Staff working for three charities are due before a Sicilian court on Saturday accused of collaborating with smugglers to illegally bring migrants to the EU after their rescue from ill-equipped boats in the Mediterranean Sea.
The Italian authorities accuse the 21 – who include rescue ship captains and support staff – of crossing the line from running humanitarian missions to helping smugglers with a “ferry service” to collect migrants in international waters before taking them to the EU.
Rights groups have criticised the prosecution as a politically-motivated attempt to prevent refugees from reaching “Fortress Europe” and is just the latest in a series of clashes involving volunteer organisations and Italy, one of the main gateways to Europe for those fleeing war and hardship.
Rescue ships have been impounded or left for weeks without assigned ports to offload migrants, while co-ordination efforts between EU and charity officials has hit an all-time low, according to groups involved in the rescues. The head of the EU border agency, Frontex, quit last month after facing criticism for alleged pushbacks – the illegal practice of forcing back migrants who had reached EU waters.
The defendants – who could face up to 20 years in prison if found guilty of assisting illegal immigration – include four German members of the rescue ship Iuventa, which was seized in August 2017 as part of the criminal investigation by Sicilian authorities.
A three-year investigation focused on rescue ship operations between September 2016 and October 2017 involving the Iuventa, operated by German charity Jugend Rettet, and two other vessels run by Doctors without Borders and Save the Children. The other two ships were not seized.
The hearing in Trapani, Sicily, on Saturday is expected to be the first of many over months before an Italian judge decides if the 21 should face a full trial, according to a lawyer for the four Iuventa crew members.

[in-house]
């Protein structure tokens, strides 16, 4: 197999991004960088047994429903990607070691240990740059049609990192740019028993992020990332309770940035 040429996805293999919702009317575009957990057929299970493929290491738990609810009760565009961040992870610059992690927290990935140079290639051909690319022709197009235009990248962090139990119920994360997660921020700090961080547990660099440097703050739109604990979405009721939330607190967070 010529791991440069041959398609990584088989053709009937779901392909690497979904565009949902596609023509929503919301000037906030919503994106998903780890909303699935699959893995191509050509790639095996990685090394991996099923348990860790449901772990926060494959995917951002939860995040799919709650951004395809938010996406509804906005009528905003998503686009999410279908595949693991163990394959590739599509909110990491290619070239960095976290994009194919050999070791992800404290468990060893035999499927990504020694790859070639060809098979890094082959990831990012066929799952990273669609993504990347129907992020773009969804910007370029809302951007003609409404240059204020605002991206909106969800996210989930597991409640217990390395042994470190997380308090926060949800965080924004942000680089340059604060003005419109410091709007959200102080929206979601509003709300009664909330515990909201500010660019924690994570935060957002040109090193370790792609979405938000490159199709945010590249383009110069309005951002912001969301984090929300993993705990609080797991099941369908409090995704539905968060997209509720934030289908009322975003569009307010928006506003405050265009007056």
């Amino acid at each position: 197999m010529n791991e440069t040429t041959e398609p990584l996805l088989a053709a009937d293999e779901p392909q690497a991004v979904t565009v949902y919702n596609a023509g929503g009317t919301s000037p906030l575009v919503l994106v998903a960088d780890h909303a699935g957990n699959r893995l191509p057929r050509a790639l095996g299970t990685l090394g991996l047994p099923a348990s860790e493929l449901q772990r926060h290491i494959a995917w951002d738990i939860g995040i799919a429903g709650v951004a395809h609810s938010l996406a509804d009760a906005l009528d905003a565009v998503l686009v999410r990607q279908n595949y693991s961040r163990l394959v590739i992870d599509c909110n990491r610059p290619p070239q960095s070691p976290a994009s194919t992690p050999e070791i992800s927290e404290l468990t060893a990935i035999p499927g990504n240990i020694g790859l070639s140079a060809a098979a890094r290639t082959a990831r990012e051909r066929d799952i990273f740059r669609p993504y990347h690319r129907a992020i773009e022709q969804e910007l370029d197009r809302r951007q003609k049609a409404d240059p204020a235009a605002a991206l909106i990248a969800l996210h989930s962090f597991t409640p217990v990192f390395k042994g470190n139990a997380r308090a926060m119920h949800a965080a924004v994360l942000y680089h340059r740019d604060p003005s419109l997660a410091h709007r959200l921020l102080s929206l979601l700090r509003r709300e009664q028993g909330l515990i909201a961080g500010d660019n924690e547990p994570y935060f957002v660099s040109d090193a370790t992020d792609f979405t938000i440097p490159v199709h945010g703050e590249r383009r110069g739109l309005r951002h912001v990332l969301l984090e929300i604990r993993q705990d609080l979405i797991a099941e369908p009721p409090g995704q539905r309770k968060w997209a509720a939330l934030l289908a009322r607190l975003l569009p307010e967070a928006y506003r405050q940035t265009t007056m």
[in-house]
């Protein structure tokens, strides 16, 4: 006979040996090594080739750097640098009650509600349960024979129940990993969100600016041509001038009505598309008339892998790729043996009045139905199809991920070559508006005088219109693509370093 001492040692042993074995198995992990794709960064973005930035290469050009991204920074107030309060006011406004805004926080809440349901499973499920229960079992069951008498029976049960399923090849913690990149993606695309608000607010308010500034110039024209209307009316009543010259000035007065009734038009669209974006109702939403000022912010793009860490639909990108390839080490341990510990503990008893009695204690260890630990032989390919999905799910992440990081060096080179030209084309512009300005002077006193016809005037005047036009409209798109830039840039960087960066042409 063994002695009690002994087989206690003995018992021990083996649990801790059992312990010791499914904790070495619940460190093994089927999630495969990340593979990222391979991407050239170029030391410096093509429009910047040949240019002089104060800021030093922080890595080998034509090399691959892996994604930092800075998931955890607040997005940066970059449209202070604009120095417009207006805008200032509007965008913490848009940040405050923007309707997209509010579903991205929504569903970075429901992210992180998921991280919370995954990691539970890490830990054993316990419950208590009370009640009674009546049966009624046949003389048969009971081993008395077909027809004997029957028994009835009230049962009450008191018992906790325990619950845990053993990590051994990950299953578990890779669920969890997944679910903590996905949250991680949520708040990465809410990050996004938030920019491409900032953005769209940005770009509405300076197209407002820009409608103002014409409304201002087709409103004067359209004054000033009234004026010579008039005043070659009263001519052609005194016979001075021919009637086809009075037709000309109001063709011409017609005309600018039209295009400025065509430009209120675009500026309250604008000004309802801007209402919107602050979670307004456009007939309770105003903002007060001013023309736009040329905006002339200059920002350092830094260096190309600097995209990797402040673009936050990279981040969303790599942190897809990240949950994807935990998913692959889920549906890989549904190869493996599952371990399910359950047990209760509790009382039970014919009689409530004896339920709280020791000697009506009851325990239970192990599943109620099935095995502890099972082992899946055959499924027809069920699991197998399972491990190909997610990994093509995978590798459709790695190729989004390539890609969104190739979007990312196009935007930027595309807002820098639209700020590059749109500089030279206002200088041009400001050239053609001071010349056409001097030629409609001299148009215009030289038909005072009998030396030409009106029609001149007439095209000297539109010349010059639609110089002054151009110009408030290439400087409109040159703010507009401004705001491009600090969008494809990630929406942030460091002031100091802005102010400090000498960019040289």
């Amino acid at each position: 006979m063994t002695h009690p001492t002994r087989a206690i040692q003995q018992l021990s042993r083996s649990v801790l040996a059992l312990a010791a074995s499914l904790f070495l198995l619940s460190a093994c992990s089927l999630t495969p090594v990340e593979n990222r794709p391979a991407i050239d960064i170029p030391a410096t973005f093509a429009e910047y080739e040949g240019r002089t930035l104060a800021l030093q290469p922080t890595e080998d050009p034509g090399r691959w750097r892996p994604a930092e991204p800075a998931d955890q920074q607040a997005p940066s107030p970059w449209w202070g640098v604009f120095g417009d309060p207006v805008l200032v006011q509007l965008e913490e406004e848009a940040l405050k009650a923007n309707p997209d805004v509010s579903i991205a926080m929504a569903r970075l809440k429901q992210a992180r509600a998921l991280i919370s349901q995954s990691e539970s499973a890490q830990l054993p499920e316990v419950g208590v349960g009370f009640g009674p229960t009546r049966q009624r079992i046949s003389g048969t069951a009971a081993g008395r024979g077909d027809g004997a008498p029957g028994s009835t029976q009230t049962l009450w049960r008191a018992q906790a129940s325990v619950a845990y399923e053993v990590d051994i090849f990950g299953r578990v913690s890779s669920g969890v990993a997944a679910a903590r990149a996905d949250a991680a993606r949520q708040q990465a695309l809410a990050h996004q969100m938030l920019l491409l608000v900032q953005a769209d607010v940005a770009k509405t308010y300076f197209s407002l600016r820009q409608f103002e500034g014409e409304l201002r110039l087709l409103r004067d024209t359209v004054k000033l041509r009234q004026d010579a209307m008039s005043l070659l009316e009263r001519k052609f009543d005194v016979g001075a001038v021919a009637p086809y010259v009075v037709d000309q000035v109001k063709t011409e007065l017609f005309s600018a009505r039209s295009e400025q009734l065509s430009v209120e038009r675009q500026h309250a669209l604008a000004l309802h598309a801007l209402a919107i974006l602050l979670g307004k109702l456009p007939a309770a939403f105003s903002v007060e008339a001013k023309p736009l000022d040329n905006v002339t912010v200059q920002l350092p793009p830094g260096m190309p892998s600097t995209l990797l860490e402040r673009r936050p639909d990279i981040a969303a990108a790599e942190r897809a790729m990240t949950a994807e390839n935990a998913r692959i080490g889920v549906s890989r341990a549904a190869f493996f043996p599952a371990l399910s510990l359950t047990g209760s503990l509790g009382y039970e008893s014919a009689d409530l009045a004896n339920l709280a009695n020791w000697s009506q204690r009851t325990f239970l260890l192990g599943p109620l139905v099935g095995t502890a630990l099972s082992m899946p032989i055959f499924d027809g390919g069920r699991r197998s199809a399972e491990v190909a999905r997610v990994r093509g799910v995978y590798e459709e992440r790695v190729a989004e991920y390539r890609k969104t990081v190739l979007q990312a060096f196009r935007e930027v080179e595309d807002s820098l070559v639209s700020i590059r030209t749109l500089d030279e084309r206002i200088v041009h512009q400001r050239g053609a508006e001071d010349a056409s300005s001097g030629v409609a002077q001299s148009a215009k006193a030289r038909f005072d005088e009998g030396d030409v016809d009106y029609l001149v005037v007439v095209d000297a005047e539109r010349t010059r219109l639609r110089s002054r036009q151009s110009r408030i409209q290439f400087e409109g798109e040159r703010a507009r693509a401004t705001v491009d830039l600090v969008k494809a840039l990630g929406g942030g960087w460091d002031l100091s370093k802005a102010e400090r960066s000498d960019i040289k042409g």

“Over one year, our crews managed to rescue more than 14,000 people in distress from already unseaworthy, but additionally overcrowded, boats on the open sea,” said Kathrin Schmidt, one of the four accused from the Iuventa. “For having done so, we now face 20 years in prison.”
Italian prosecutors allege that the near 450 people rescued in three identified Iuventa missions in 2016 and 2017 were to assist with illegal entry to Italy rather than to prevent people from dying, according to the defendants. The migrants were picked up outside the 12-mile limit of Libyan waters and taken to Sicily.
Ms Schmidt pointed to the 22,527 people who have died in the eight years from 2014 attempting to cross from North Africa, according to UN figures.
The rescue crews are also accused of sending some of the boats back towards Libyan waters for re-use by the smugglers, a claim denied by the defendants.
The lawyer for the four, Nicola Canestrini, said Italian authorities had not identified any contacts between the rescue ships and Libyan smugglers in a near 30,000-page case file. “Saving lives can’t be a crime,” he said. “The charges have political implications, they serve political interests. The verdict will have deep political impact.”
The seizure of the Iuventa came after Italy set conditions for rescue vessels in 2017, in an attempt to stop them from transferring migrants to other vessels to allow them to remain off Libya and rescue more people.
Jugend Rettet was one of a number of organisations that refused to sign the undertaking.
In 2019, a group of five UN rights experts criticised Italy for criminalising search and rescue operations. “Rescuing migrants in distress at sea is not a crime,” the experts said. “We urge the Italian authorities to immediately stop the criminalisation of search and rescue operations.”